Armor: Indian Built T-90s Enter Service

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August 25, 2009: An Indian factory has delivered the first ten (of a thousand) T-90 tanks to the Indian Army. The Russian designed armored vehicles are being built in India under license. Many of the components are Indian made, and some of the electronics are imported from Western suppliers. The Indian made T-90s cost about $3 million each. India has already bought 700 Russian made T-90 tanks, at a cost of $3.5 million each. 

Three years ago, India adopted the Russian T-90 as its new main battle tank. That was when planning began on setting local production for the thousand locally produced T-90s. These will be built over the next 14 years. Meanwhile, the locally designed Arjun tank, which has failed performance tests many times, continues to try and displace the T-90 (which earlier displaced the Arjun as the main battle tank of the Indian Army).

By 2020, India will have 2,000 upgraded T-72s, over 1,500 T-90s, and few hundred other tanks (probably including some Arjuns). This will be the most powerful armored force in Eurasia, unless China moves ahead with upgrades to its tank force. The border between China and India is high in the Himalayan mountains, which is not good tank country. India's tank force is mainly for use against Pakistan.

 The T-90 is a highly evolved T-72. Originally, the T-90 was done as a fall-back design. The T-80 was supposed to be the successor to the T-72. But like the T-62 and T-64 before it, the T-80 didn't quite work out as planned. So the T-72, with a much improved turret and all manner of gadgets, was trotted out as the T-90. Weighting 47 tons, it's 23 feet long, 11 feet wide and 7.5 feet high. Same package, better contents. And with well trained crews, it can be deadly.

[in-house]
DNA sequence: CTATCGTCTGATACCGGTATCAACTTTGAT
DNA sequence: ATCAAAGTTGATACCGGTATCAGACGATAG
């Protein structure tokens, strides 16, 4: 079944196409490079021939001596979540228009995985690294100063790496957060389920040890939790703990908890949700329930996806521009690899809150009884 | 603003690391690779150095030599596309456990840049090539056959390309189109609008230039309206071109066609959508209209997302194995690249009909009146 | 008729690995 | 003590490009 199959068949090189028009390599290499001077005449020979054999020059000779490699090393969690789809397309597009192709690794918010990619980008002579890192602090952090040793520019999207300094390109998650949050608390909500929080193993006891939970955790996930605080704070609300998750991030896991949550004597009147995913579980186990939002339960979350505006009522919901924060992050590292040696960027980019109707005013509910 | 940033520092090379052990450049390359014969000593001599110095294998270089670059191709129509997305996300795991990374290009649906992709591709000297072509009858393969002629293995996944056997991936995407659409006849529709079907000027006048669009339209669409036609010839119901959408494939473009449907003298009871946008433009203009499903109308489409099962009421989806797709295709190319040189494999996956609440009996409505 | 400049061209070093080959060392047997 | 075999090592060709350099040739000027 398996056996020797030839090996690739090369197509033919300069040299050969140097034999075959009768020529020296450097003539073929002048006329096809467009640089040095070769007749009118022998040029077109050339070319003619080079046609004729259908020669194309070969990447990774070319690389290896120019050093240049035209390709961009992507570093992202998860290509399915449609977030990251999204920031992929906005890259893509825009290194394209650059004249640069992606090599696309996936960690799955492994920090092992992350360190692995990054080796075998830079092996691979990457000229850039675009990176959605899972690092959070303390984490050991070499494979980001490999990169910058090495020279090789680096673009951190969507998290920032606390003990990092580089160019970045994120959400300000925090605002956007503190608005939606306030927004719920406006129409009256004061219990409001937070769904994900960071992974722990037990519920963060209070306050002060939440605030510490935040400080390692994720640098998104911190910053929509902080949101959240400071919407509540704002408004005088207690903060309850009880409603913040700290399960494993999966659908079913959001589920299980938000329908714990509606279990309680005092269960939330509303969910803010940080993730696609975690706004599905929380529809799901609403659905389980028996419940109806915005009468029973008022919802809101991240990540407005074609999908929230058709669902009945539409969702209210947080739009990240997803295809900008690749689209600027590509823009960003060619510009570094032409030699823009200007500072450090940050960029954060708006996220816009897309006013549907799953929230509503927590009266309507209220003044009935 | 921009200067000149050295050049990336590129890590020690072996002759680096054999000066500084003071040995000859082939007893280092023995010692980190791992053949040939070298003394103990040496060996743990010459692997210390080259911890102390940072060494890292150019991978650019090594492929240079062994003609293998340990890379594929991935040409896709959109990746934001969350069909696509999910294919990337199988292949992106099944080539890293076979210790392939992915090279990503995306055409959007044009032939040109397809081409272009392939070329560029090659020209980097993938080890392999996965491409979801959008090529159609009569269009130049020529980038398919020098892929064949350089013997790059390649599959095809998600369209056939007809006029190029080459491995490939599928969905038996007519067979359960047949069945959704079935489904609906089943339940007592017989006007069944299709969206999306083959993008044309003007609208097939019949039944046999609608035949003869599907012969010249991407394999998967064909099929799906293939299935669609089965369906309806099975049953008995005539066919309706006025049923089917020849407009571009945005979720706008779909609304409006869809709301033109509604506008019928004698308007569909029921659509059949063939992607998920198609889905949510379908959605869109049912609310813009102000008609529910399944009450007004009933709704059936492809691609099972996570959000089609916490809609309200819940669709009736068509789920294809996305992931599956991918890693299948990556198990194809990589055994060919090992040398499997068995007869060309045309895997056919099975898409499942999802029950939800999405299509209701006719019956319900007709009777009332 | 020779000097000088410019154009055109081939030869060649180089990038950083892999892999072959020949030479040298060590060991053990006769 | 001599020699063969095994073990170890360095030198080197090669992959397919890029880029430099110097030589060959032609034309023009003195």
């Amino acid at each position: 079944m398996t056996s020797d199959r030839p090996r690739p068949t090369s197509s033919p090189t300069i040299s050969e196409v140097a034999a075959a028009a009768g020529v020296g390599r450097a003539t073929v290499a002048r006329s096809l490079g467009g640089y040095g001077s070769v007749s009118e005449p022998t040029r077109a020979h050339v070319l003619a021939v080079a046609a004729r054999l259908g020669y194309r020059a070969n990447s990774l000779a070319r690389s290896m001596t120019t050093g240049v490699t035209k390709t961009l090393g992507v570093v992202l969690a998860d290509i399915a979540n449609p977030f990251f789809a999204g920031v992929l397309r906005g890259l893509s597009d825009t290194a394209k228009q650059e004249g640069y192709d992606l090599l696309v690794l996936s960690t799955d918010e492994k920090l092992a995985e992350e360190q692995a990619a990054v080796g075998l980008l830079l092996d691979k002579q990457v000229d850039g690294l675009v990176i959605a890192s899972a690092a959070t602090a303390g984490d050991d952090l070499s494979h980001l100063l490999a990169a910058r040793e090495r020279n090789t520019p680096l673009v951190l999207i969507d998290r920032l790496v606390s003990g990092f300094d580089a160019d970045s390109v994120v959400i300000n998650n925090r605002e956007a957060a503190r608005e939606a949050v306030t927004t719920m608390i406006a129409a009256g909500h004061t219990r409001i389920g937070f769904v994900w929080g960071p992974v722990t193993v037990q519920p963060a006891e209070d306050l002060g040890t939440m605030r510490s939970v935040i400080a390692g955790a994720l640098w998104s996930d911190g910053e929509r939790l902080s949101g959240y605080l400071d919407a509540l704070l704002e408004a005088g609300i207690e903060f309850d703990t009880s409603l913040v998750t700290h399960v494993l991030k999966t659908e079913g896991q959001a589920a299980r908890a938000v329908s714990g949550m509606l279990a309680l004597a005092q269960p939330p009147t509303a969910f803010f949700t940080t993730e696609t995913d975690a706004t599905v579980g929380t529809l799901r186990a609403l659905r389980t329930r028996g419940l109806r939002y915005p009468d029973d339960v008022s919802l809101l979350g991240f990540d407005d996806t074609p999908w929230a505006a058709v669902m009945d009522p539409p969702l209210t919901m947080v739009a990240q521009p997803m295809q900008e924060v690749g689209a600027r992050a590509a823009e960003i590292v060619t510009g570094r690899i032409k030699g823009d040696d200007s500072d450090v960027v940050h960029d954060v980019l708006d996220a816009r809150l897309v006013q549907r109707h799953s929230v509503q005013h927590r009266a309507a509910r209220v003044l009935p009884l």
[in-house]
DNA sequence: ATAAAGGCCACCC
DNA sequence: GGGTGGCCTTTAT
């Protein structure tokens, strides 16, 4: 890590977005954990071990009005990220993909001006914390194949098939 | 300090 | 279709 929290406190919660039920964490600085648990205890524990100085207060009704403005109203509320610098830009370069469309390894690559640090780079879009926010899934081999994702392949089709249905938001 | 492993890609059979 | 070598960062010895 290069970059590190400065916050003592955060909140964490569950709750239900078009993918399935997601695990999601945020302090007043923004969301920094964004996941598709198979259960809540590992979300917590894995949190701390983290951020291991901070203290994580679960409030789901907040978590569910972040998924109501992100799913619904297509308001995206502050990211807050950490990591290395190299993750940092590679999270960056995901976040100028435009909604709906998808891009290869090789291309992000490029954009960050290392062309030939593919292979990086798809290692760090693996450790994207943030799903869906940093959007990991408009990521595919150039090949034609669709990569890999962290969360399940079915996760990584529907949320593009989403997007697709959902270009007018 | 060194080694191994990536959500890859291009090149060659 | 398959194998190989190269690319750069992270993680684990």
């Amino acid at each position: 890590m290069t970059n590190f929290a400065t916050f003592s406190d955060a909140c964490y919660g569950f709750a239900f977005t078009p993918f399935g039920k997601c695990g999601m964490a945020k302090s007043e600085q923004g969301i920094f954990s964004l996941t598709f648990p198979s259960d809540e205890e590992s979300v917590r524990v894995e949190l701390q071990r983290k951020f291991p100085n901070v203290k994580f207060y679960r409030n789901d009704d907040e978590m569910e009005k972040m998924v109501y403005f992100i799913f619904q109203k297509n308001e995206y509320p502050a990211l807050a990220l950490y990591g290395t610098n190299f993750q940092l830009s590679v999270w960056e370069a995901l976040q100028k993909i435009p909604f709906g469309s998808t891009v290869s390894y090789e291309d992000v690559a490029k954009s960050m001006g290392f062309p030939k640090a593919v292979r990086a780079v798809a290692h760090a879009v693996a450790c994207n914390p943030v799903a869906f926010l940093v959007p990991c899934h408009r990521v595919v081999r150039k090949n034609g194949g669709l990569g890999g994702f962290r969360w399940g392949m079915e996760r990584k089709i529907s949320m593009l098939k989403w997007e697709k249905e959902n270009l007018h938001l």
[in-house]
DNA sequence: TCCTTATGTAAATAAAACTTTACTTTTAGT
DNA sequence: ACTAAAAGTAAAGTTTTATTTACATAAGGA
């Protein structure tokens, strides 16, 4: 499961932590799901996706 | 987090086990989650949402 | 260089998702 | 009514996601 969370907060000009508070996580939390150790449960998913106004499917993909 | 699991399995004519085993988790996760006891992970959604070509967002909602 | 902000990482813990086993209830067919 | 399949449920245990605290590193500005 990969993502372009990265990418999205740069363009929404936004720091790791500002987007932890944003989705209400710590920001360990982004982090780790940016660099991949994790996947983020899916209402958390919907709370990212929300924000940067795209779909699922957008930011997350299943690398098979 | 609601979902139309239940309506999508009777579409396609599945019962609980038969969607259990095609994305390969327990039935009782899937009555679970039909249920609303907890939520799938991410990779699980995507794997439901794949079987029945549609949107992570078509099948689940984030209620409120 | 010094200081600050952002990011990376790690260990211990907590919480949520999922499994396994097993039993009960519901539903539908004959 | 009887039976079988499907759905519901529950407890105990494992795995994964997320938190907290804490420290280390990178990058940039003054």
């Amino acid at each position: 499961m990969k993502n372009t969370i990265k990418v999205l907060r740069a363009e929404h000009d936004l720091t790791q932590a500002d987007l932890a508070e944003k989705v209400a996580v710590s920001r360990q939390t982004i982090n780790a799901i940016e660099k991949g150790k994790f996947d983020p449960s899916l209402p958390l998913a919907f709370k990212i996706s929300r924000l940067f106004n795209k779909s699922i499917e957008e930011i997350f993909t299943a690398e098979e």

India doesn't have to worry about facing M-1s. The main enemy is Pakistan, which has T-72s, a few T-80s and many older T-55s (the Chinese version.) Training remains a problem for the Indian army, because of rising fuel costs. Again, it's all relative, for the Pakistanis are even less able to pay for the vast quantities of fuel needed to move a tank around for training.

 Currently, fuel alone costs the Indian army about a dollar per kilometer traveled by each for T-72s, and a little more for T-90s. So if you want to take a hundred T-72s out for several days of training, each vehicle is going to travel, say, 200 kilometers. That's $20,000 just for the fuel. Do that four times a year, for the entire 4,000 tank force, and you're out nearly $3 million. That's for minimal training, and many countries cannot afford even that. You can more than double the fuel cost to take care of replacement parts and repairs for accidents.

 American armored vehicles cost from $15-$25 per kilometer to operate, largely because of higher personnel costs. This is why, even when poor nations get first rate tanks, they often do poorly in combat. Buying the tank, for a few million dollars each, is only a small part of the total cost of creating a competent crew to get the most out of that high tech tank. India hopes to overcome some of these problems with simulators, or even battle simulation software in the tanks themselves. But mainly, India relies on the fact that the Pakistani tank force is worse off.

 

 


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